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  7. Gordon Sayre says:

    The definition clause is a mess. One would expect it to address the academic process of defining problems, concepts, etc. but instead it just pleads for others to define us as excellent rather than earning it ourselves.

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  8. Old Man says:

    I suggest Bronet call off the PR hacks (from the Journalism School?) who seem to be writing these drafts. She can then write one herself. Should be a simple task for a provost, even an interim one.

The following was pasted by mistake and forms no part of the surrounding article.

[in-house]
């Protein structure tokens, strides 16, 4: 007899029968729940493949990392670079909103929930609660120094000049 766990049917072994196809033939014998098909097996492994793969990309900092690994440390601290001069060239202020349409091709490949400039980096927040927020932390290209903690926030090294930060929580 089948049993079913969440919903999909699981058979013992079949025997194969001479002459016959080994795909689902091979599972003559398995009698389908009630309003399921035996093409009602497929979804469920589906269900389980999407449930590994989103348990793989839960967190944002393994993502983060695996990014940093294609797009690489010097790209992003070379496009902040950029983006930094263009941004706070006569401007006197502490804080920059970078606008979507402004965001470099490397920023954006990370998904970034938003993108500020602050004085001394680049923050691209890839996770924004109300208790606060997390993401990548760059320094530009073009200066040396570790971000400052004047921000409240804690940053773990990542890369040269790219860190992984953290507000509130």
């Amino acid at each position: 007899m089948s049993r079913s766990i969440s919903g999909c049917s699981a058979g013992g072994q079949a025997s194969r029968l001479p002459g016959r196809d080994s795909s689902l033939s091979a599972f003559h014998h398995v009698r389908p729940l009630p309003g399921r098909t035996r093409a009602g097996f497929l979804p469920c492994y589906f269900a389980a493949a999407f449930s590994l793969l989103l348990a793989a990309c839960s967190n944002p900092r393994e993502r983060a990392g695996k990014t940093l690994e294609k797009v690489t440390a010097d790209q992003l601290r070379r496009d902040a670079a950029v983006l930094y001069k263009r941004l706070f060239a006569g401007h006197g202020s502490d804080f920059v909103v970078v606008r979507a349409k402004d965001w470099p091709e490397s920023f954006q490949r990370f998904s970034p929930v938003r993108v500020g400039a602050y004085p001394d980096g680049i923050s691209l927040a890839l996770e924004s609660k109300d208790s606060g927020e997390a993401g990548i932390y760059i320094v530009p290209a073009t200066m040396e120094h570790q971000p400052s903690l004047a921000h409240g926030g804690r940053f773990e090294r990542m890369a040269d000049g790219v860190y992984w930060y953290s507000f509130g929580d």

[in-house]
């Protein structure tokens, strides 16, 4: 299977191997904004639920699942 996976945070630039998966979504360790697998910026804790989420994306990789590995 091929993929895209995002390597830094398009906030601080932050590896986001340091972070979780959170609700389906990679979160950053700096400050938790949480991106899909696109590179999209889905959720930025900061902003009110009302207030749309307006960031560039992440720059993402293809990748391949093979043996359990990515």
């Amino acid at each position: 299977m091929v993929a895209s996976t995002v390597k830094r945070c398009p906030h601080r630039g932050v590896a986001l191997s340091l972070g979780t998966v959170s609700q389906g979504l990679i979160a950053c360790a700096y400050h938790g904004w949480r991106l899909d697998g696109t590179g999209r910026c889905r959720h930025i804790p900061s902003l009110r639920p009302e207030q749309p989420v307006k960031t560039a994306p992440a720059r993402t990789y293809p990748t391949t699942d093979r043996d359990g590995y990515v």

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    • Margo, Edith and Agnes says:

      Pretty sure it’s not the J-School. Possibly it’s from the desk of someone named something like Tober Klingon of the official communications division? Recent hire with an ax to grind?

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      • uomatters says:

        Probably Gottfredson’s speechwriter and strategic communications consultant Ann Wiens.

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  9. Anonymous says:

    You are literally writing this statement by committee? The definition of administrative incompetence.

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  10. PR Hack says:

    Tried to add my comment to the site, but haven’t seen it yet. I’m sure they are editing my edits and rewriting my rewrite.

    Have you seen that JH included “information” on mission statements so we could learn all about them?